Thursday, February 16, 2012

Worship at Gate A-3

Let me encourage you to read this piece from Bill Wilson about an experience of worship he had at an airport as a family gathered to receive the body of their military son who died in Afghanistan.  You might want to make sure you have a Kleenex or handkerchief at hand.

I was reading along in the article, still caught up in reflecting on the quote from Annie Dillard about churches needing to pass out crash helmets at the door and install seat belts in the pews if we were really serious about what we say we believe regarding worship, when Wilson shifted his focus to his experience of worship at Gate A-3 in the Charlotte airport.  I wasn't quite prepared for the emotional impact of reading about what he witnessed, but I'm grateful that he shared these thoughts.

Tuesday, February 07, 2012

A Symphony Performed by Misfits

The title of this blog post comes from a blog by Ian Ebright on the Red Letter Christians blog.  The final paragraph of that post reads as follows:

"The body of Christ is not intended to be a singular noise hummed by perfect people, but rather a full symphony performed by misfits, and that’s going to include some subtle tones that take a little extra effort to hear, and some sour notes that are initially uncomfortable. But God is speaking, also through people and in ways that we may not prefer."

You've probably heard the old adage that describes the church as a hospital for the broken and ill.  I really like the imagery suggested by Ebright of a symphony performed by misfits, and the notion that we must make special efforts to ensure that everyone's voice (or musical notes in this context) is heard.  Sour notes may be sounded, but that's preferable to excluding some from playing in the orchestra.  The body of Christ is rich in its diversity, and is enriched spiritually when all of its members join in the song.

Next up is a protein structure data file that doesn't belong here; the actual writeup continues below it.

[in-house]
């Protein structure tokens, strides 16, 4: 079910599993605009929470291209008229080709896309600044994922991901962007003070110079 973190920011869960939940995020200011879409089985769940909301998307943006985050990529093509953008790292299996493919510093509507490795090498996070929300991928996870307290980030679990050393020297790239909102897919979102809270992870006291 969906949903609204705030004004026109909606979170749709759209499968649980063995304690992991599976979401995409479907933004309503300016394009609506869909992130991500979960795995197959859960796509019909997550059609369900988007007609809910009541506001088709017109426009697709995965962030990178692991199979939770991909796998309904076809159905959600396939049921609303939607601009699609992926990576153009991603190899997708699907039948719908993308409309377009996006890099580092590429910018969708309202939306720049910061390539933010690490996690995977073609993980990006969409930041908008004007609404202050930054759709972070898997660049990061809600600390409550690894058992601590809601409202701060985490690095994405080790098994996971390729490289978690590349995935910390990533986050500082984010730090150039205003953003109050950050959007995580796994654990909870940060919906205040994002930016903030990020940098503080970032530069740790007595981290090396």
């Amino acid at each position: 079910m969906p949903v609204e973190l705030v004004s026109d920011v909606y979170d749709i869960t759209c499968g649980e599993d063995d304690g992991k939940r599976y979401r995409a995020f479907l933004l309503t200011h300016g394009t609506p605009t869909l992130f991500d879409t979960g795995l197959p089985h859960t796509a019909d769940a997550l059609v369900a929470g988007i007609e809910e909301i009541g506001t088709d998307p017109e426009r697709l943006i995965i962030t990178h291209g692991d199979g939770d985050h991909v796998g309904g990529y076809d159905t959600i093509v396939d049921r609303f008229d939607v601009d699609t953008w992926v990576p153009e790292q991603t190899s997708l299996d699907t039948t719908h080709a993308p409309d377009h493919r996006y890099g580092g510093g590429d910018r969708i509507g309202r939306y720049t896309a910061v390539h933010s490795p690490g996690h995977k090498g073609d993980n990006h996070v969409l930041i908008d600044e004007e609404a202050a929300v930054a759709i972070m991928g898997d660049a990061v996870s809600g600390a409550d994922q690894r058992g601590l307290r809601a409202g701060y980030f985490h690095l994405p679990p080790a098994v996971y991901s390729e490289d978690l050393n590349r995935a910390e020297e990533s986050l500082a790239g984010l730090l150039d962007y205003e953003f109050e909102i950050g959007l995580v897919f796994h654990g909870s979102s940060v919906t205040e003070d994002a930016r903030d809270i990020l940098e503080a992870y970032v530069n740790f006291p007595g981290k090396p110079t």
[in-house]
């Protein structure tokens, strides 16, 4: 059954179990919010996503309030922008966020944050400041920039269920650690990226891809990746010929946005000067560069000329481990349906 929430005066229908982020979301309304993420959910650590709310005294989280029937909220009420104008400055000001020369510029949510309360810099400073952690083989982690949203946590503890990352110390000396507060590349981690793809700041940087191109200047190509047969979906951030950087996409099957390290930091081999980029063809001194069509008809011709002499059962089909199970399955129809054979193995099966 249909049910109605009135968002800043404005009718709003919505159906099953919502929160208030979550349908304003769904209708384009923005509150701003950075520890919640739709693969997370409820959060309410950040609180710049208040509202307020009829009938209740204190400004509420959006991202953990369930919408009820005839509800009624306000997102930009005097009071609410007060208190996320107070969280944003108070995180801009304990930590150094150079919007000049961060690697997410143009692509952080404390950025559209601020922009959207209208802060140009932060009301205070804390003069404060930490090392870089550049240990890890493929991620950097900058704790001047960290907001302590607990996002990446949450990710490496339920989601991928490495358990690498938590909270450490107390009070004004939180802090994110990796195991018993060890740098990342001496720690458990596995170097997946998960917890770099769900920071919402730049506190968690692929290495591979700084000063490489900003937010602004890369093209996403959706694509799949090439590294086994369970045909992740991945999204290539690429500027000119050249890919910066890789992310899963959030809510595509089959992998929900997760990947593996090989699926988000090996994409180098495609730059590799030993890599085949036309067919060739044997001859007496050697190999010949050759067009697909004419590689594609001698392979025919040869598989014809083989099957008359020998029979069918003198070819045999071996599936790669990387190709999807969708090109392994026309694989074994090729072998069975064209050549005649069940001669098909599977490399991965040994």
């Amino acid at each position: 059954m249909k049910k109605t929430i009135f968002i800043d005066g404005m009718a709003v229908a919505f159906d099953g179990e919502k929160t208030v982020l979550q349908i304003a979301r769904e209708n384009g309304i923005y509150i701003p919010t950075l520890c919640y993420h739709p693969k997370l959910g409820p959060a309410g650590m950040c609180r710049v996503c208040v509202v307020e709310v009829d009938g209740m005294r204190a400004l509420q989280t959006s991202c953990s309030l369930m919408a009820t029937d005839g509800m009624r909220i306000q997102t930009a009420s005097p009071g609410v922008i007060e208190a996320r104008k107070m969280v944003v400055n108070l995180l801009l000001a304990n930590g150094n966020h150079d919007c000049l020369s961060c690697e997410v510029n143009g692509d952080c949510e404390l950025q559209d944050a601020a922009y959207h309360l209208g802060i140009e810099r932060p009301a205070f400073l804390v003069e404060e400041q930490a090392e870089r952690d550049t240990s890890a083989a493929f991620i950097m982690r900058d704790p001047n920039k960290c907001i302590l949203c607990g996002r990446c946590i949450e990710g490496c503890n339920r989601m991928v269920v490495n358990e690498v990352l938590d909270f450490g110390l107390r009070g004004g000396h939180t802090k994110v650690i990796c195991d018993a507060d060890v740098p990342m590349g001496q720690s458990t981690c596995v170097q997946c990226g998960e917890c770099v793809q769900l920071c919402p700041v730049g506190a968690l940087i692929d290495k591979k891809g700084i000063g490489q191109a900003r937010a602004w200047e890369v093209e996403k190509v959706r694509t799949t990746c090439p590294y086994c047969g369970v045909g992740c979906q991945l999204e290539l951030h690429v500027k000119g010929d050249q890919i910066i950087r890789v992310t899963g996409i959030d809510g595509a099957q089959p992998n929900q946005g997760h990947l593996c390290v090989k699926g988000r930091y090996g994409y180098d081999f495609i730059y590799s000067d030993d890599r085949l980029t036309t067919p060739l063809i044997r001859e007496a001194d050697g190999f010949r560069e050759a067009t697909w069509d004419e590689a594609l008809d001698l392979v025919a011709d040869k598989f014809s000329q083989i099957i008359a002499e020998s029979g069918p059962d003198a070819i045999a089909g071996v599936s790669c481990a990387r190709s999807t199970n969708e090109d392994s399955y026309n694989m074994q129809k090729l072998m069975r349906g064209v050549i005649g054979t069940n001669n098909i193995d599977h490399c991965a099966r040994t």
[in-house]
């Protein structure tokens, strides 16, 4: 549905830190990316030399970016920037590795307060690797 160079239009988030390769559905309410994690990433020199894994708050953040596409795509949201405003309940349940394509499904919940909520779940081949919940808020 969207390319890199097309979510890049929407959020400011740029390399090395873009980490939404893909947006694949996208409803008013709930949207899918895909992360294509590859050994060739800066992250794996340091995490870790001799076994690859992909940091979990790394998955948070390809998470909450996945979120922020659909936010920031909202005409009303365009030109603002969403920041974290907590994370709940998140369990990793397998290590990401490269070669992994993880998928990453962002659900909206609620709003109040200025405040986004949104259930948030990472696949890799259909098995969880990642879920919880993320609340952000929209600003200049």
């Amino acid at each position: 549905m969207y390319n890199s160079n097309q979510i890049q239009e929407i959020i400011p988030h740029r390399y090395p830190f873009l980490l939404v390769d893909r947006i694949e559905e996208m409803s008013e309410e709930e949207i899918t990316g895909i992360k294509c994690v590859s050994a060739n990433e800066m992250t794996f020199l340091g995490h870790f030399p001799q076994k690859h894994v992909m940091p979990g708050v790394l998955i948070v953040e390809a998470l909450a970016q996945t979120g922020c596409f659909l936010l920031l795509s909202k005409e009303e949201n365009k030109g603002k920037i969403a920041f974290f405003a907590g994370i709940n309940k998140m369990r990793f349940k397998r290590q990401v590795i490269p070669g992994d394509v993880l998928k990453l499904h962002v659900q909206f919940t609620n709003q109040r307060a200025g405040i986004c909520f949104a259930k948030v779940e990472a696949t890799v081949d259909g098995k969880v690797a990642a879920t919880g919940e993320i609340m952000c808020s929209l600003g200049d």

Friday, January 27, 2012

Some Guidelines for this Election Season

The following are some thoughts I shared in the latest edition of our monthly senior adult newsletter.

Well, just in case you’ve been totally isolated from a television in recent weeks, I thought I’d clue you in that we’re in the midst of an election year.  It seems it’s possible lately to watch a lively debate among presidential hopefuls at least a couple of times a week if one is so inclined.  And that’s before the GOP has even selected its party’s candidate and the real political fireworks begin.  It seems we’re in for a long season of negative attack ads and impassioned rhetoric.

So where does all of this leave us as followers of Christ?  At the risk of being shot at by both sides, let me offer a few guidelines and suggestions. 

1.      Be informed.  That doesn’t mean you have to watch every single minute of political coverage, but learn about the candidates and their platforms in order to vote intelligently.
2.      Vote your conscience.  As much as possible, let your vote reflect support for the individual you feel best embodies sound principles and character.
3.      Recognize that there are no perfect people—including (or maybe especially) politicians.
4.      Acknowledge that God isn’t the exclusive possession or supporter of either major party.  This one may be the trickiest and most difficult, as we tend to assume that God is on our side.
5.      Recognize that other sincere Christians can differ with your political persuasion without being heretics or insane.  This is a logical corollary of the previous guideline.
6.      Leave your penchant for political debate at home when you come to church.  We gather to worship the God of all creation—not a political messiah. 
7.      Pray earnestly for all those elected to serve in the political arena.  That’s a biblical command.

Baptists have been in the forefront historically of the fight to ensure separation of church and state, and we do well to remember that as the political fever rises this year.  Let’s keep our focus on lifting up the Lord and exalting Him rather than the political party of our choice.

Tuesday, January 17, 2012

Another Great Conference in Guatemala

I had the opportunity this past week to travel once again to Quetzaltenango, Guatemala for another round of leadership training conferences with pastors and leaders in that western region of the country.  My colleague, Verlyn Bergen, and I each led 2 sessions (with me translating for Verlyn in his two), and then we combined for a question and answer time in the final session.  We usually have a lot of dialogue and give and take in these conferences, but this was the first time we deliberately planned into the schedule one entire session for responding to questions and addressing concerns that the leaders raised.

For clarification, we spent a few minutes in the initial session asking them to suggest themes or issues that they wanted us to cover in that final session, so we had at least a few waking hours to think about those concerns before covering them in our final session together.